Bank of Canada Governor speaks to the Mennonite Savings and Credit Union
In a speech delivered today to the 35th annual meeting of the Mennonite Savings and Credit Union, Bank of Canada Governor Gordon Thiessen talked about financial sector reform, the economy, and monetary policy.
While agreeing with the recommendations of the MacKay Task Force for enhancing competition in the financial industry, he pointed out that "there can be a tension between the goals of fostering greater competition within the financial sector and of preserving safety and stability." Thus, he suggested that we need to look at ways to ease this tension and find a balance between the twin objectives of efficiency and safety.
On the economy, Mr. Thiessen said that "considering the seriousness of the global difficulties we have been facing, the Canadian economy has coped much better than expected, and certainly better than in the past. This is because it is in sounder shape now than it has been for many years."
"And we begin 1999 on a positive note," he said. The Canadian economy has shown renewed strength recently, helped by easing global financial strains, buoyant U.S. demand, and the rebound from major labour disruptions at home. Stronger growth has been "accompanied by robust, broad-based employment gains through the closing months of 1998 and into early 1999."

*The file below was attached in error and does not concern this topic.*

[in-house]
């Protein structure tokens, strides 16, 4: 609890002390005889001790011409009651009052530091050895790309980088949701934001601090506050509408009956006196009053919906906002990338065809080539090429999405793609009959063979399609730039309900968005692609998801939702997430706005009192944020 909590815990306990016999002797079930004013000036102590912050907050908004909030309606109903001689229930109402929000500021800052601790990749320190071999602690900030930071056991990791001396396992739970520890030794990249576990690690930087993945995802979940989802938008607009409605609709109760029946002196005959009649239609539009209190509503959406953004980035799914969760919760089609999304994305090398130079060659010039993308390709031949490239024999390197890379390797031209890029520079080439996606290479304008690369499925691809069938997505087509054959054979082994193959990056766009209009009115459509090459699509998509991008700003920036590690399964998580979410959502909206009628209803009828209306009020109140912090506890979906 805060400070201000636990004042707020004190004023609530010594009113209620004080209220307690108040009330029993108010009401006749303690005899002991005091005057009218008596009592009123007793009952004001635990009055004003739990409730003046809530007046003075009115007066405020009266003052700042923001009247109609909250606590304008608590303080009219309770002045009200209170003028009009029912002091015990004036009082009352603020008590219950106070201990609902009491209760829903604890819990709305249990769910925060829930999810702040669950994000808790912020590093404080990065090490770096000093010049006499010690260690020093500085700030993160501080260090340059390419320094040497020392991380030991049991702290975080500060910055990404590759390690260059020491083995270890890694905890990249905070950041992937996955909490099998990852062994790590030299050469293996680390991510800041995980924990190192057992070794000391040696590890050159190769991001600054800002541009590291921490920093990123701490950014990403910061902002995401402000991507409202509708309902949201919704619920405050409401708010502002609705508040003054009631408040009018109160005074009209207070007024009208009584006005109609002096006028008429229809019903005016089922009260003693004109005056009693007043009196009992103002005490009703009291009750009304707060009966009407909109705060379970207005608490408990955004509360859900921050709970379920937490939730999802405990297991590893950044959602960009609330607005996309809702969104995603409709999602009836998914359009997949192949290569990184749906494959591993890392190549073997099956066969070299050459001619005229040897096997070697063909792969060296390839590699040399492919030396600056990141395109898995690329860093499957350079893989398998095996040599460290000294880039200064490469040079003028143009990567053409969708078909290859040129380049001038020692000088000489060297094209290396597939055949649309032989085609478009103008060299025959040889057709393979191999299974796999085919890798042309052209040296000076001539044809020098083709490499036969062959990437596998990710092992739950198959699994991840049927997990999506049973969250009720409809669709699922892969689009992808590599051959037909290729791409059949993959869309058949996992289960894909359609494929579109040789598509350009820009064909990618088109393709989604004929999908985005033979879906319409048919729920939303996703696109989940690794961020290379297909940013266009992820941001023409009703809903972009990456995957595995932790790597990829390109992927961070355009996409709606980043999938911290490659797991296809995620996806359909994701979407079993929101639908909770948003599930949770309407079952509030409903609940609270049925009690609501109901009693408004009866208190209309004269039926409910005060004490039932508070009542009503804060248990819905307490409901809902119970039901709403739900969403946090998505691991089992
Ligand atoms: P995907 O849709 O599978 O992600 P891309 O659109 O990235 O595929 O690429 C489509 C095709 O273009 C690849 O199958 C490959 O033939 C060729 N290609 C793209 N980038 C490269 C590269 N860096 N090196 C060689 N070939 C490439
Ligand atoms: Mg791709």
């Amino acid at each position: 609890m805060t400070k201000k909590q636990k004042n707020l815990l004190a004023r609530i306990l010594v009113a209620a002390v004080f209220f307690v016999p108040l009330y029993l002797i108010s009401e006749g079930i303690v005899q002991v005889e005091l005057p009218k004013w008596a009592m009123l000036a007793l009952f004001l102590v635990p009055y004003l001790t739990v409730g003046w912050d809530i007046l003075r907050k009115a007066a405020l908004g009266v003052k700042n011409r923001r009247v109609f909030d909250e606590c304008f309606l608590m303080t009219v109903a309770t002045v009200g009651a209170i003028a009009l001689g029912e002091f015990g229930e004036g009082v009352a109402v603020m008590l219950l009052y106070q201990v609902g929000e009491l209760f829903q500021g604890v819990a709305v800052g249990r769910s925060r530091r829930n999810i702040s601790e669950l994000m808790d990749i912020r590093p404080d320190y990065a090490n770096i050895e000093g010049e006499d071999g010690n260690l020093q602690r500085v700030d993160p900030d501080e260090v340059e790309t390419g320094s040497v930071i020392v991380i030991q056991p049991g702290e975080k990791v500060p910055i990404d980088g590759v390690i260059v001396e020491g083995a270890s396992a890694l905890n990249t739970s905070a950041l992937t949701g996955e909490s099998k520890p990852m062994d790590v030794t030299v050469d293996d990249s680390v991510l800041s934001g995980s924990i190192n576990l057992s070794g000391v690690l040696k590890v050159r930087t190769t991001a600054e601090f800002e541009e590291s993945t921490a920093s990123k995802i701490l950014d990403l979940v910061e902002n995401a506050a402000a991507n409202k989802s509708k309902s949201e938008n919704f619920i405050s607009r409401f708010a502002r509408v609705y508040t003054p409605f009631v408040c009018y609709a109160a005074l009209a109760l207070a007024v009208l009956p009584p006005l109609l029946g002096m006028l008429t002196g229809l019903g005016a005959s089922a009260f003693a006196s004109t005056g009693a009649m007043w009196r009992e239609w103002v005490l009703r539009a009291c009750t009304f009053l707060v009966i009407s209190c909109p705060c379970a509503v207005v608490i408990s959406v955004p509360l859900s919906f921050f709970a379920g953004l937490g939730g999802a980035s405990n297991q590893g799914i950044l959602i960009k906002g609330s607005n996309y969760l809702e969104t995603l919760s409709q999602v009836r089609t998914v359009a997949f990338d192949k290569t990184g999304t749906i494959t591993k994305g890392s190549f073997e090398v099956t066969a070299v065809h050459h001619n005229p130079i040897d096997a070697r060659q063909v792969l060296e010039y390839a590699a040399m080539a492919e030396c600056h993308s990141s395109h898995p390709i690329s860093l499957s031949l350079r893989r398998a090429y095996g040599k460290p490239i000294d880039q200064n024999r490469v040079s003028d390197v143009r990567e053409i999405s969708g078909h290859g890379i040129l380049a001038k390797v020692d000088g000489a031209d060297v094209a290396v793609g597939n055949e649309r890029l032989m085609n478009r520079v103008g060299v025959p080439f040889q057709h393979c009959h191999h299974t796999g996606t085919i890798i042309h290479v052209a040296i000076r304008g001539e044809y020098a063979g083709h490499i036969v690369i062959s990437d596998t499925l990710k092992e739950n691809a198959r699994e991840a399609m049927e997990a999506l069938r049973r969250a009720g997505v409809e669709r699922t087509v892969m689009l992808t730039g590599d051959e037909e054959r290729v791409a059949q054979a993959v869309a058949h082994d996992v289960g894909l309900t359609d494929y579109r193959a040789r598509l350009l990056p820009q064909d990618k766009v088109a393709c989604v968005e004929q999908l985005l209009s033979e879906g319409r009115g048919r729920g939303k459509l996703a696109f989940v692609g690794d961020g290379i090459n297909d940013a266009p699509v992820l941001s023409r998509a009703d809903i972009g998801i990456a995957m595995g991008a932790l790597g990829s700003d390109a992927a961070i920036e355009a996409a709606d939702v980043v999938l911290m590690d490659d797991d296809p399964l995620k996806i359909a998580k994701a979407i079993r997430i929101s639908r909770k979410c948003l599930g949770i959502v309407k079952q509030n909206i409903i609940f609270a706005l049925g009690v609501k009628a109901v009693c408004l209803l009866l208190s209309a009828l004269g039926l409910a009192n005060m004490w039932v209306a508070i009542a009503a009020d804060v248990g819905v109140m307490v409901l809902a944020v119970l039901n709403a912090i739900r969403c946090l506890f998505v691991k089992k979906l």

Although projections for 1999 remain tentative in light of lingering international uncertainties, Mr. Thiessen said that Canadians are now "looking at a somewhat more positive scenario than seemed possible last autumn."
With interest rate cuts in all major industrial countries and with a measure of stability returning to world financial markets, concerns in Canadian markets have diminished. This has allowed the Bank of Canada to reverse most of the increase in the Bank Rate that took place last August, when the emphasis was temporarily placed on calming markets and preserving confidence. Mr. Thiessen concluded that "Calmer financial markets should now make it possible for the Bank to refocus attention on the medium-term policy objective of keeping the underlying trend of inflation inside the target range of 1 to 3 per cent."